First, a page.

1 ALTERNATIVE ENERGY DEVELOPMENT IN LATIN AMERICA International Mining and Oil & Gas Law, Development and Investment Rio de Janeiro, Brazil. April 2011 Rocky Mountain Mineral Law Foundation International Institute on International Mineral Law Ali Shakhtur S. Attorney at Law, Chile MSc in Management, Universidad Alcalá de Henares LLM in Commercial and Corporate Law, London School of Economics Alvaro Hercolani B. Attorney at Law Master in Communitarian Law, Universidad Complutense
2 1. Introduction Alternative energy simply means energy that is produced from sources other than our primary energy supply: fossil fuels. Coal, oil and natural gas are the three kinds of fossil fuels that we have mostly depended on for our energy needs, from home heating and electricity to fuel for our automobiles and mass transportation. The problem is, fossil fuels are non-renewable 1. The importance of renewable energy is indisputable. Developed countries and even oil & gas based economies are focusing and evidencing its importance. An example of this was the commitment reached by the G-20 leaders in 2009 (Pittsburgh Meeting) to rationalize and phase out over the medium term inefficient fossil-fuel subsidies that encourage wasteful consumption (these subsidies totalized US$ 312 billion in 2009) 2. Well known is also the commitment declared by the European Union to reach a 100 percent renewable energy supply by In Latin America, renewable energy use raises to an impressive 30 percent of the total primary energy supply in comparison with the 6 percent share of renewables in the OECD countries (and the less than 1 percent in Middle East). But the numbers are not as good as they seem as generation is mostly dominated by large hydro generation plants and bio-fuel: the first heavily depending on the changing water levels (and particularly affected by droughts due to climate changes) and the second highly criticized due to its failure in reducing greenhouse gases. Latin America is in a state of continuing progress in the investment and use of renewable energy. From a very timid start we can now see various renewable projects which would soon provide more sources of energy to our countries. The technology and know-how has also been imported to Latin America and we can now see agreements with more advanced countries (in this particular field) like the one entered into between Portugal and Venezuela and the United Kingdom with Cuba. However, the market of alternative energies is far from perfection. There are a number of barriers and difficulties to overcome and therefore there is still work to be done. In this context, we will analyze other realities and some examples and cases in Latin American countries. We will finally, examine the coexistence between renewable projects, mining and 1 Fossils Fuels vs. Renewable Energy Resources: Energy's Future Today by Eric Mclamb. 2 World Energy Outlook International Energy Agency EIA.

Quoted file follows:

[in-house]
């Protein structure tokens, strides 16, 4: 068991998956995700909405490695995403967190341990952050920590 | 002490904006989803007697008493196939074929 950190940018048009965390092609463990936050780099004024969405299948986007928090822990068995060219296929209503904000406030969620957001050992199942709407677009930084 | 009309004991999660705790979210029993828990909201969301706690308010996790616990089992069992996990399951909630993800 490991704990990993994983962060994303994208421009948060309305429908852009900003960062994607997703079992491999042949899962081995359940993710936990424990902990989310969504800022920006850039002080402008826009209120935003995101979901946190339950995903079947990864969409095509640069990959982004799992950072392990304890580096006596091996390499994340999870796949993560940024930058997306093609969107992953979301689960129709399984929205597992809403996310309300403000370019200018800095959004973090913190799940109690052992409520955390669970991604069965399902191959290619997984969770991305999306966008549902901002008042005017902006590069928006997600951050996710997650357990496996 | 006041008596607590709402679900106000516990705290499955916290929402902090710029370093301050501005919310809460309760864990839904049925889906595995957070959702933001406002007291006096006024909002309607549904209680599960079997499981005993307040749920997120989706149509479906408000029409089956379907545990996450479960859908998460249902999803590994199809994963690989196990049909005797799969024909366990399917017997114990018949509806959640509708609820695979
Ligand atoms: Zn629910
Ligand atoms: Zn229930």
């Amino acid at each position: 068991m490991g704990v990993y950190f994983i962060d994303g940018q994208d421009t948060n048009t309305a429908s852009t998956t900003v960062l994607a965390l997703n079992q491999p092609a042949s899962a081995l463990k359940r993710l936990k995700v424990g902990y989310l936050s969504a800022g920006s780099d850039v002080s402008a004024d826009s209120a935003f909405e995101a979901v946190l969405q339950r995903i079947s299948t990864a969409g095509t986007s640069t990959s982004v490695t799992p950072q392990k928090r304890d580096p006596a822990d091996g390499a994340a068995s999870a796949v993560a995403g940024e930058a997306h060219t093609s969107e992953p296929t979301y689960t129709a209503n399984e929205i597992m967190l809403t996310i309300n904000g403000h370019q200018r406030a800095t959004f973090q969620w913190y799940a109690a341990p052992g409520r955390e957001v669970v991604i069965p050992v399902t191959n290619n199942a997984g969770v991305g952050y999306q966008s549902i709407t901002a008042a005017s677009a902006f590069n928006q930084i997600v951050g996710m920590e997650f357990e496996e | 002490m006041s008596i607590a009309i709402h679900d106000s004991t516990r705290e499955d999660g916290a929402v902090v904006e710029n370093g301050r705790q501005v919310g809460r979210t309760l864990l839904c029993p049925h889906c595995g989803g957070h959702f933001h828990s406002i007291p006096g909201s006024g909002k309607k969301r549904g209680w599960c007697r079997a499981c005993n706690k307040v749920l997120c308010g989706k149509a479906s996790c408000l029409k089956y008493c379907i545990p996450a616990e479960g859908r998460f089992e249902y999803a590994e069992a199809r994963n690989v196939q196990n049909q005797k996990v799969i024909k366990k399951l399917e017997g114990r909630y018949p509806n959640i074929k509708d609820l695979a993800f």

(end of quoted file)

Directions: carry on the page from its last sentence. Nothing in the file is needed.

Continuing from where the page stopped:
3 hydrocarbons where their relationship is sometimes pacific and collaborative and -in some occasions- hostile and conflicting. 2. The Use Alternative Energies and Growth of Energy Requirements Worldwide According to a recent study prepared by the US Energy Information Administration 3, the use of all energy sources will raise importantly in the short and medium term ( ). It is also anticipated that the world oil prices will remain relatively high through most of the projection period as liquid fuels and other petroleum will continue to be the world's slowest-growing sources of energy. Accordingly, the expected consumption of liquid hydrocarbons will increase at an average annual rate of 0.9 percent from 2007 to 2035, whereas total energy demand should increase by 1.4 percent per year. The above must be contrasted to the case of renewables, which are the fastest-growing source of world energy, with consumption increasing by 2.6 percent per year. Today, it is estimated that fossil fuels and nuclear constitute 93% of the world energy resources, whilst renewables amount just to 7%. Consequently, the projected oil prices, as well as the widespread concern about the environmental impact of fossil fuel use and the increasingly strong government incentives to enhance the use of renewable energy in many countries around the world, improve the prospects for renewable energy sources worldwide in the outlook. If we add to this the phase-out of subsidies for fossil sources in Europe and some states in the U.S., then the future is quite promising for renewables. As we can see in the figure below (which we believe rather conservative), by 2035 renewable will double nuclear and reach an important level of consumption worldwide. As to hydrocarbon source fuels, they will continue with the same trend. The point here is that the world demand is growing but increasingly supplied by other sources of energy. Yet, the world challenge for transforming the energy grid from fossils to renewables must overcome many obstacles. 3 International Energy Outlook, July US Energy Information Administration.